Enhanced priming of old, not new soil carbon at elevated atmospheric CO2

Research output: Contribution to journalArticle

Abstract

Rising atmospheric CO2 concentrations accompanied by global warming and altered precipitation patterns calls for assessment of long-term effects of these global changes on carbon (C) dynamics in terrestrial ecosystems, as changes in net C exchange between soil and atmosphere will impact the atmospheric CO2 concentration profoundly. In many ecosystems, including the heath/grassland system studied here, increased plant production at elevated CO2 increase fresh C input from litter and root exudates to the soil and concurrently decrease soil N availability. Supply of labile C to the soil may accelerate the decomposition of soil organic C (SOC), a phenomenon termed 'the priming effect', and the priming effect is most pronounced at low soil N availability. Hence, we hypothesized that priming of SOC decomposition in response to labile C addition would increase in soil exposed to long-term elevated CO2 exposure. Further, we hypothesized that long-term warming would enhance SOC priming rates, whereas drought would decrease the priming response. We incubated soil from a long-term, full-factorial climate change field experiment, with the factors elevated atmospheric CO2 concentration, warming and prolonged summer drought with either labile C (sucrose) or water to assess the impact of labile C on SOC dynamics. We used sucrose with a 13C/12C signature that is distinct from that of the native SOC, which allowed us to assess the contribution of these two C sources to the CO2 evolved. Sucrose induced priming of SOC, and the priming response was higher in soil exposed to long-term elevated CO2 treatment. Drought tended to decrease the priming response, whereas long-term warming did not affect the level of priming significantly. We were also able to assess whether SOC-derived primed C in elevated CO2 soil was assimilated before or after the initiation of the CO2 treatment 8 years prior to sampling, because CO2 concentrations were raised by fumigating the experimental plots with pure CO2 that was 13C-depleted compared to ambient CO2. Surprisingly, we conclude that sucrose addition primed decomposition of relatively old SOC fractions, i.e. SOC assimilated more than 8 years before sampling.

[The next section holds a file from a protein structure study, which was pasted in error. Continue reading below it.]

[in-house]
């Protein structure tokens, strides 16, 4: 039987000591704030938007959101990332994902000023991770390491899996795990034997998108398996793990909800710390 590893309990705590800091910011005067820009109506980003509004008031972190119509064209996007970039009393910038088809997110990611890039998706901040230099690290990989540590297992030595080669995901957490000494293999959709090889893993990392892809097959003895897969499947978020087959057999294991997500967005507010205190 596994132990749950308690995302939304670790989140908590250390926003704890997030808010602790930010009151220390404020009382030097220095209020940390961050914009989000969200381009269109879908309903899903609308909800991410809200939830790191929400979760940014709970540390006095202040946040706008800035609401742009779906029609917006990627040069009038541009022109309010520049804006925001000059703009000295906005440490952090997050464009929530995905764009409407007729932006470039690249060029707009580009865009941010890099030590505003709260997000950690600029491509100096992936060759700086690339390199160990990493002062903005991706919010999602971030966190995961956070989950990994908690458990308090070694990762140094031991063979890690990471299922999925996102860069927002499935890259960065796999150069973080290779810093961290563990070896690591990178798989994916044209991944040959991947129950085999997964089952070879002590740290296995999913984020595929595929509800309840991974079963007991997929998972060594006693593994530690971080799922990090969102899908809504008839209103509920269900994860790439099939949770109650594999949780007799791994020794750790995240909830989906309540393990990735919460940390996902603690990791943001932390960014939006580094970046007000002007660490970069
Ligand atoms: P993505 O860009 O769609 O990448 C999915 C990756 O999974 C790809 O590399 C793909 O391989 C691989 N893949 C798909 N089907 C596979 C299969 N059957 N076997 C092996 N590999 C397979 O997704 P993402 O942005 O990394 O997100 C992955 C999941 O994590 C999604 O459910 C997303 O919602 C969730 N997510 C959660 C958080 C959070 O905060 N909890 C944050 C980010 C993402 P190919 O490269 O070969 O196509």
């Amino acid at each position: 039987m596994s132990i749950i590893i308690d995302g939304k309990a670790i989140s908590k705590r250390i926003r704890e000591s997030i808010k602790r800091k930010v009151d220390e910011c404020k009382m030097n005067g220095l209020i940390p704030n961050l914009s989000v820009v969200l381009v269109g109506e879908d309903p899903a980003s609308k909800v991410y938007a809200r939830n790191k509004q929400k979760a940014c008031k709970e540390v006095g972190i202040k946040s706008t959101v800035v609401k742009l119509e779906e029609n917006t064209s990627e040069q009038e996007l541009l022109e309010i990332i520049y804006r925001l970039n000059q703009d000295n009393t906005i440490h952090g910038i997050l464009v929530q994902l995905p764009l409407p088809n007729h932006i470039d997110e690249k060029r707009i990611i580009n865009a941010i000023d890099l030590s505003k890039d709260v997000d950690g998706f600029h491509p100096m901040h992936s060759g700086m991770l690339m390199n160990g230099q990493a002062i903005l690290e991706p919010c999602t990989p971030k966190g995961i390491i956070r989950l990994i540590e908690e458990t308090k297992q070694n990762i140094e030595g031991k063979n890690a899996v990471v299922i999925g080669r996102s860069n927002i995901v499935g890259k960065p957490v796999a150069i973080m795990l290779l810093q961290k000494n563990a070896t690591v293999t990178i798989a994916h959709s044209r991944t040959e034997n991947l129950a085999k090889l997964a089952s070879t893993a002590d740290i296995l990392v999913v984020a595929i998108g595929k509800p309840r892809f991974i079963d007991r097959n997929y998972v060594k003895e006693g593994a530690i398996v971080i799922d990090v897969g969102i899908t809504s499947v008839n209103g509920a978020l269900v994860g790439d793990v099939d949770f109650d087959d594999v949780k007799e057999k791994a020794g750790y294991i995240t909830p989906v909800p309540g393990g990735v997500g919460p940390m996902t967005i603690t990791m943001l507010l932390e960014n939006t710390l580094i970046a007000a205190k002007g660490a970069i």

Details

Authors
  • Mette Vestergård
  • Sabine Reinsch
  • Per Bengtson
  • Per Ambus
  • Søren Christensen
Organisations
External organisations
  • University of Copenhagen
  • Technical University of Denmark
Research areas and keywords

Subject classification (UKÄ) – MANDATORY

  • Environmental Sciences
  • Soil Science

Keywords

  • Carbon-13, Drought, FACE, Global change, Heathland, Warming
Original languageEnglish
Pages (from-to)140-148
Number of pages9
JournalSoil Biology and Biochemistry
Volume100
Publication statusPublished - 2016 Sep 1
Publication categoryResearch
Peer-reviewedYes